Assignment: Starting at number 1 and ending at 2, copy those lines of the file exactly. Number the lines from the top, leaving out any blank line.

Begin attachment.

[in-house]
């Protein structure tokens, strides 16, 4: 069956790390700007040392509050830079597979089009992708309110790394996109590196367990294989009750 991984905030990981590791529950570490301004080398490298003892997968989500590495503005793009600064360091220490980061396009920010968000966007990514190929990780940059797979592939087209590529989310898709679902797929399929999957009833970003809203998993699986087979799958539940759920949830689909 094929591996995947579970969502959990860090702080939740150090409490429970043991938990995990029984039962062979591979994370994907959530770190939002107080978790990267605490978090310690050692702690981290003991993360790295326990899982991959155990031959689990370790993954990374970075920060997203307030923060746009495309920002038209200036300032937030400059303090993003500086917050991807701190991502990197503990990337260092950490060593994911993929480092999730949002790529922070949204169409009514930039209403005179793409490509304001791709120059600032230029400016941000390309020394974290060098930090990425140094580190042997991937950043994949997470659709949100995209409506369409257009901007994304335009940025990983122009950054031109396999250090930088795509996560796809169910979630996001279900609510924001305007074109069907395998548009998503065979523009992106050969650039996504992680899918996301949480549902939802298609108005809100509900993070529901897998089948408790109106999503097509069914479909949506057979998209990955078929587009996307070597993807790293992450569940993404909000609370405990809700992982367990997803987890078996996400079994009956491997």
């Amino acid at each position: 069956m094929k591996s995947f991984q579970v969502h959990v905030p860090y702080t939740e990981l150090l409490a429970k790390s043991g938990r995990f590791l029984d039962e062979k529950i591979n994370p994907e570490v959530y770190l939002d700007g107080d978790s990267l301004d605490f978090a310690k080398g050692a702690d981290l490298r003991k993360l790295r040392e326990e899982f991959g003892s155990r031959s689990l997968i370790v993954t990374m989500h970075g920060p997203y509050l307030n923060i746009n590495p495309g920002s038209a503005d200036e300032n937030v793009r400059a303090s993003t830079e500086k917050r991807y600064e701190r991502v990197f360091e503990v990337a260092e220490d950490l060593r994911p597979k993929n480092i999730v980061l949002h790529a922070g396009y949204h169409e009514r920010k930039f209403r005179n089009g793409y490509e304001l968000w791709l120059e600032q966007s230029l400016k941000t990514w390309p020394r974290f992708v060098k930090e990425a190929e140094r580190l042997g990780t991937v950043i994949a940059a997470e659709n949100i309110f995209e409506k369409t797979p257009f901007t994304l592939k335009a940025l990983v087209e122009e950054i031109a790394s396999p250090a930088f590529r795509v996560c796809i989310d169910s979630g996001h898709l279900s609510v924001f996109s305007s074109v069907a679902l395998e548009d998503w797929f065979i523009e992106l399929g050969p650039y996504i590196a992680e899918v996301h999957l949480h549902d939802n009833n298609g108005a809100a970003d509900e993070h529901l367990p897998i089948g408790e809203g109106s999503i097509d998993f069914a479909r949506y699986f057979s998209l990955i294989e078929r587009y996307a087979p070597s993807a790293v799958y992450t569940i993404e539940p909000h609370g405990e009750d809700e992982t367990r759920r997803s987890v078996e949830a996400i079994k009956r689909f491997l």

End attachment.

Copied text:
[in-house]
């Protein structure tokens, strides 16, 4: 069956790390700007040392509050830079597979089009992708309110790394996109590196367990294989009750 991984905030990981590791529950570490301004080398490298003892997968989500590495503005793009600064360091220490980061396009920010968000966007990514190929990780940059797979592939087209590529989310898709679902797929399929999957009833970003809203998993699986087979799958539940759920949830689909 094929591996995947579970969502959990860090702080939740150090409490429970043991938990995990029984039962062979591979994370994907959530770190939002107080978790990267605490978090310690050692702690981290003991993360790295326990899982991959155990031959689990370790993954990374970075920060997203307030923060746009495309920002038209200036300032937030400059303090993003500086917050991807701190991502990197503990990337260092950490060593994911993929480092999730949002790529922070949204169409009514930039209403005179793409490509304001791709120059600032230029400016941000390309020394974290060098930090990425140094580190042997991937950043994949997470659709949100995209409506369409257009901007994304335009940025990983122009950054031109396999250090930088795509996560796809169910979630996001279900609510924001305007074109069907395998548009998503065979523009992106050969650039996504992680899918996301949480549902939802298609108005809100509900993070529901897998089948408790109106999503097509069914479909949506057979998209990955078929587009996307070597993807790293992450569940993404909000609370405990809700992982367990997803987890078996996400079994009956491997």